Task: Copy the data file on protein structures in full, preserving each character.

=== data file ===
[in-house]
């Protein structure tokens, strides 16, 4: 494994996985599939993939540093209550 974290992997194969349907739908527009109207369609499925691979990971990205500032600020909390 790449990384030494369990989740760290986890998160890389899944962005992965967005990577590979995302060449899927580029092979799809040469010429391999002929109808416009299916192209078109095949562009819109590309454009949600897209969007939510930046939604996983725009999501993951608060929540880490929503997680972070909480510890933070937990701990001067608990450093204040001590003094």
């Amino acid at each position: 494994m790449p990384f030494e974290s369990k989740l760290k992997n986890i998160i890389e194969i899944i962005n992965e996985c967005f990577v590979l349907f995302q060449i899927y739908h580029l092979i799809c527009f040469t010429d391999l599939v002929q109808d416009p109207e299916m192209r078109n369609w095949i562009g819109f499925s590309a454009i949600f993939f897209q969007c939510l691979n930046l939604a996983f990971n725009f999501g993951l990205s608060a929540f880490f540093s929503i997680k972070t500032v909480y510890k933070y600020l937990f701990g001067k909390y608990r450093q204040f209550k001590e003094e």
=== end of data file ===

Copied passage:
[in-house]
């Protein structure tokens, strides 16, 4: 494994996985599939993939540093209550 974290992997194969349907739908527009109207369609499925691979990971990205500032600020909390 790449990384030494369990989740760290986890998160890389899944962005992965967005990577590979995302060449899927580029092979799809040469010429391999002929109808416009299916192209078109095949562009819109590309454009949600897209969007939510930046939604996983725009999501993951608060929540880490929503997680972070909480510890933070937990701990001067608990450093204040001590003094």
């Amino acid at each position: 494994m790449p990384f030494e974290s369990k989740l760290k992997n986890i998160i890389e194969i899944i962005n992965e996985c967005f990577v590979l349907f995302q060449i899927y739908h580029l092979i799809c527009f040469t010429d391999l599939v002929q109808d416009p109207e299916m192209r078109n369609w095949i562009g819109f499925s590309a454009i949600f993939f897209q969007c939510l691979n930046l939604a996983f990971n725009f999501g993951l990205s608060a929540f880490f540093s929503i997680k972070t500032v909480y510890k933070y600020l937990f701990g001067k909390y608990r450093q204040f209550k001590e003094e």